So that the 0Y521 process is not used to create unilateral controls that would linger for years, the EAR require the government to submit a proposal to the relevant multilateral export control regime to see if it would agree to identify the item at issue in its multilateral control list. If, after three years of effort, the United States is unable to convince the members of an export control regime to adopt the same control, then BIS is required to abandon the control or determine that the national security concerns nonetheless warrant its remaining a unilateral control. (ECRA section 1758 has the same process and obligations with respect to any technologies identified as emerging under its authority.)

Given that the 0Y521 process was explicitly created in 2012 to identify and control emerging commodities, software and technology that are not controlled but should be, why did BIS use this authority rather than ECRA section 1758 “emerging technology” authority, which has the same scope of authority? We do not know. We suspect, however, that BIS and its interagency partners concluded that the geospatial imagery software at issue warranted an immediate worldwide (minus Canada) control, which is authorized by the 0Y521 process, and that the “notice and comment” requirement in ECRA section 4817(a)(2)(C) requires that an “emerging” technology rule be published first as proposed. Those affected by the control may want to consider asking BIS this question in a public comment.

BIS’s Request for Comments on the New Geospatial Imagery Software

BIS’s choice of an 0Y521 control, in this case, or an ECRA section 1758 control will not, however, matter much to the scope and content of any final control. Both require the government to work to get the control agreed to by the relevant multilateral regime. Similar to the public notice and comment requirement in ECRA section 1758, BIS is seeking public comment on the new control. The EAR do not obligate BIS to seek comments on 0Y521 controls, which means that BIS is going a step further than the EAR require to get industry input. So as not to waste this opportunity, those affected or potentially affected by the control, particularly those in the machine learning industry, should consider commenting on the control before the March 6, 2020 deadline.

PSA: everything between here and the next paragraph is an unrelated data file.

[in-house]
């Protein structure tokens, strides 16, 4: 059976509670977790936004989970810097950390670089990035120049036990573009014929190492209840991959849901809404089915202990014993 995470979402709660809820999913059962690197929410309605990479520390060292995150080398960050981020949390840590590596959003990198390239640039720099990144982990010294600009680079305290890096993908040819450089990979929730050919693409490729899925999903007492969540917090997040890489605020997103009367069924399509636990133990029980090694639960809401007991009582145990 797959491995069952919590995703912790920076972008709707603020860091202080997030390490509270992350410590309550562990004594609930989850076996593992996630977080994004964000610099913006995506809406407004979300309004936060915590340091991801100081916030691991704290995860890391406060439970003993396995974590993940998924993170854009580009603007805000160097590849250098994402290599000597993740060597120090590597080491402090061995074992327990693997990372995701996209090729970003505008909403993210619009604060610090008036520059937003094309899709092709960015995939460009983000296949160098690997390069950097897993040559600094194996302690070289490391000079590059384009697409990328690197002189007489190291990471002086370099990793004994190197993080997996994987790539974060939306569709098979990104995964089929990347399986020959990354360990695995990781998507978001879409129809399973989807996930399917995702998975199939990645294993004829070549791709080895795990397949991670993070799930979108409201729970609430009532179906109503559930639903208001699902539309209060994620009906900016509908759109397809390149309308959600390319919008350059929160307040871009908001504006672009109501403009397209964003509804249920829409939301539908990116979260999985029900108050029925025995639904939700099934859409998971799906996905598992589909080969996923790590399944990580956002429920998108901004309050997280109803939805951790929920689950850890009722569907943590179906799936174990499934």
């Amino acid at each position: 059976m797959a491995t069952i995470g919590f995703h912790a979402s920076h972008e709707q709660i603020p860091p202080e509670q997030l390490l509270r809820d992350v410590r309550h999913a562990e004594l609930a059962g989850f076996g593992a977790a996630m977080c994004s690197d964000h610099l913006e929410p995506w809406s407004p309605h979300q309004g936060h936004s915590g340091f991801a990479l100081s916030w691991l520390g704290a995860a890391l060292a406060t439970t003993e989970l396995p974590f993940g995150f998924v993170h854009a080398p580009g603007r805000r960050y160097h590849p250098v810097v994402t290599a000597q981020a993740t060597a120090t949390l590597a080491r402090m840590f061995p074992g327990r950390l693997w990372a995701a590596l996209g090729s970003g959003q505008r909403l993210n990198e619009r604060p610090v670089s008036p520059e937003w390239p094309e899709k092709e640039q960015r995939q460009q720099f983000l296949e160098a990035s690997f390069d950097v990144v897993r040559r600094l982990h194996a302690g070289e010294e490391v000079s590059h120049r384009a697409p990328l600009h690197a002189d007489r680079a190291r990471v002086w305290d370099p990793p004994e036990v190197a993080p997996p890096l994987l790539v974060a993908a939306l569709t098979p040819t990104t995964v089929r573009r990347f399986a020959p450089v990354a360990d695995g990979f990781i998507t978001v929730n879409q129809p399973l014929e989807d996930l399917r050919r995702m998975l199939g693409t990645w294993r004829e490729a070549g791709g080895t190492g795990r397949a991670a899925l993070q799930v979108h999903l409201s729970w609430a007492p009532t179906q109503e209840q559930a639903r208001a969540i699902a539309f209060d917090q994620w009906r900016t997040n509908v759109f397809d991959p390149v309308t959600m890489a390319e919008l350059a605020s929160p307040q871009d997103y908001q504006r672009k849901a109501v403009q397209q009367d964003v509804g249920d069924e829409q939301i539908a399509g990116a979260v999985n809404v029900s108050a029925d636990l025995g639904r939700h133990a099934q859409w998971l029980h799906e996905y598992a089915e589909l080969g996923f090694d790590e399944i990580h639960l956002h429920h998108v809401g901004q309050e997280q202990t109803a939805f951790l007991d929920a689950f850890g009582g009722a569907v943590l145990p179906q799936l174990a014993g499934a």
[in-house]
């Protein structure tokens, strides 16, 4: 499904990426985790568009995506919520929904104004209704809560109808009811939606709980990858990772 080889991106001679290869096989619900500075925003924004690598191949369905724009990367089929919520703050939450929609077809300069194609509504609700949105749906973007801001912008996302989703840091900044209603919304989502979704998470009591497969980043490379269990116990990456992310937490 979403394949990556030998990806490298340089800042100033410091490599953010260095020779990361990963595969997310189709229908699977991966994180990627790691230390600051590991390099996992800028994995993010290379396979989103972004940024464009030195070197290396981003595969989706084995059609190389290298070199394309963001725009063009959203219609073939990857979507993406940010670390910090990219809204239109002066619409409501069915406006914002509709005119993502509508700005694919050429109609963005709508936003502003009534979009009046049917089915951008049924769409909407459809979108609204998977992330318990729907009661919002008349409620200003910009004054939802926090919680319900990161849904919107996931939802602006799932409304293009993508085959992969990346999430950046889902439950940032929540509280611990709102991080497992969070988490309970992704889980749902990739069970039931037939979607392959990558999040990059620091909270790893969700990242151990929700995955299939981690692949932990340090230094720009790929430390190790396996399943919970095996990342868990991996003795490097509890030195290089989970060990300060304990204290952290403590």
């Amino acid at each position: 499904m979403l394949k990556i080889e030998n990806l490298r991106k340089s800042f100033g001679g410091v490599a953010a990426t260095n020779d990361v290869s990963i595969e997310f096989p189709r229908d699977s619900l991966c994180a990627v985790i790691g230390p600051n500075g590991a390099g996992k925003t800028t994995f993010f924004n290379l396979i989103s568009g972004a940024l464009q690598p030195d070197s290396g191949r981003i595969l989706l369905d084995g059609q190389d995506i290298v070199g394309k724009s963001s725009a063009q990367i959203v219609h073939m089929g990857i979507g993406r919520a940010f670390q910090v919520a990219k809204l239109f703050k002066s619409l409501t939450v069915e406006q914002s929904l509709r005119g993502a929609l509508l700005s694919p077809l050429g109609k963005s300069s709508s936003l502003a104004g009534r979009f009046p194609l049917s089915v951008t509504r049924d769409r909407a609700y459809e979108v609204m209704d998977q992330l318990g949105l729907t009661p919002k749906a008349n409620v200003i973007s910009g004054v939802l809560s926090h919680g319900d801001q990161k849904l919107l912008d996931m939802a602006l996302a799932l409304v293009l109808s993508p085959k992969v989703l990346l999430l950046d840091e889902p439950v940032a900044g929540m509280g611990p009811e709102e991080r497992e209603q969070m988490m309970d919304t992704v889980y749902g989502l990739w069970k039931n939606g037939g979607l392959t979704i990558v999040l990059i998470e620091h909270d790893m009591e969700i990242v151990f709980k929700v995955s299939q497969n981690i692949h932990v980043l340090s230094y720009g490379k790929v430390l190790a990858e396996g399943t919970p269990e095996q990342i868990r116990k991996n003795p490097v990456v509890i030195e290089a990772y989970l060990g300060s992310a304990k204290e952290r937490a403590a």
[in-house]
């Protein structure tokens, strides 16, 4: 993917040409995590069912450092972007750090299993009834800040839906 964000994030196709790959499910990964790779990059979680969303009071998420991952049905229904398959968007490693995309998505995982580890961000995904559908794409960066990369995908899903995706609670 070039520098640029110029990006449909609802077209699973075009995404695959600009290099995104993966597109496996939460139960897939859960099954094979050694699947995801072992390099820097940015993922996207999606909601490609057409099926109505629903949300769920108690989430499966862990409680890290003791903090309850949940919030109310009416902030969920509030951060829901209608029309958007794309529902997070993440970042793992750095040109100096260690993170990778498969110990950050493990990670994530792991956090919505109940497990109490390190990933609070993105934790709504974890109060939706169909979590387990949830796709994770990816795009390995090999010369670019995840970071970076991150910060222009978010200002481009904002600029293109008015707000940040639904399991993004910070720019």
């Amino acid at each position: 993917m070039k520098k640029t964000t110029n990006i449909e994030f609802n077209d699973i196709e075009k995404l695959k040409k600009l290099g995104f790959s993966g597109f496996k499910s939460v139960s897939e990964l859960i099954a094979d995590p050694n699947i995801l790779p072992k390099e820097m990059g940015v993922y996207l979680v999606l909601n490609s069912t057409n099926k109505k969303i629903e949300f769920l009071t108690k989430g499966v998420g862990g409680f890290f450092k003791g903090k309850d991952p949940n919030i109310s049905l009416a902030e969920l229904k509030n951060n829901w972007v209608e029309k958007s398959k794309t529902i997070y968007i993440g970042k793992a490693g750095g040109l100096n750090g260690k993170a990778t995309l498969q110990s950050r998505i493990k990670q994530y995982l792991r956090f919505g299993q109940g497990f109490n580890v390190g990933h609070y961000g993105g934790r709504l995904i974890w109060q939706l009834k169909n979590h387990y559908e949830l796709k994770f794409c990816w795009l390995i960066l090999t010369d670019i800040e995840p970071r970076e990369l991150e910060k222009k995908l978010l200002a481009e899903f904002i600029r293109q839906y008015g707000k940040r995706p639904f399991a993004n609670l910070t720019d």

As described above, the control is only for software that has been specially designed to train a deep convolutional neural network to automate analysis of geospatial imagery or point clouds and that has the four distinct capabilities set forth above. The new rule does not impose controls on any type of technology, commodities or services. That is, the new control only applies to the software described above, not on the technology necessary to develop, produce or use it. The rule also does not apply to any commodities that benefit from, or use, such software.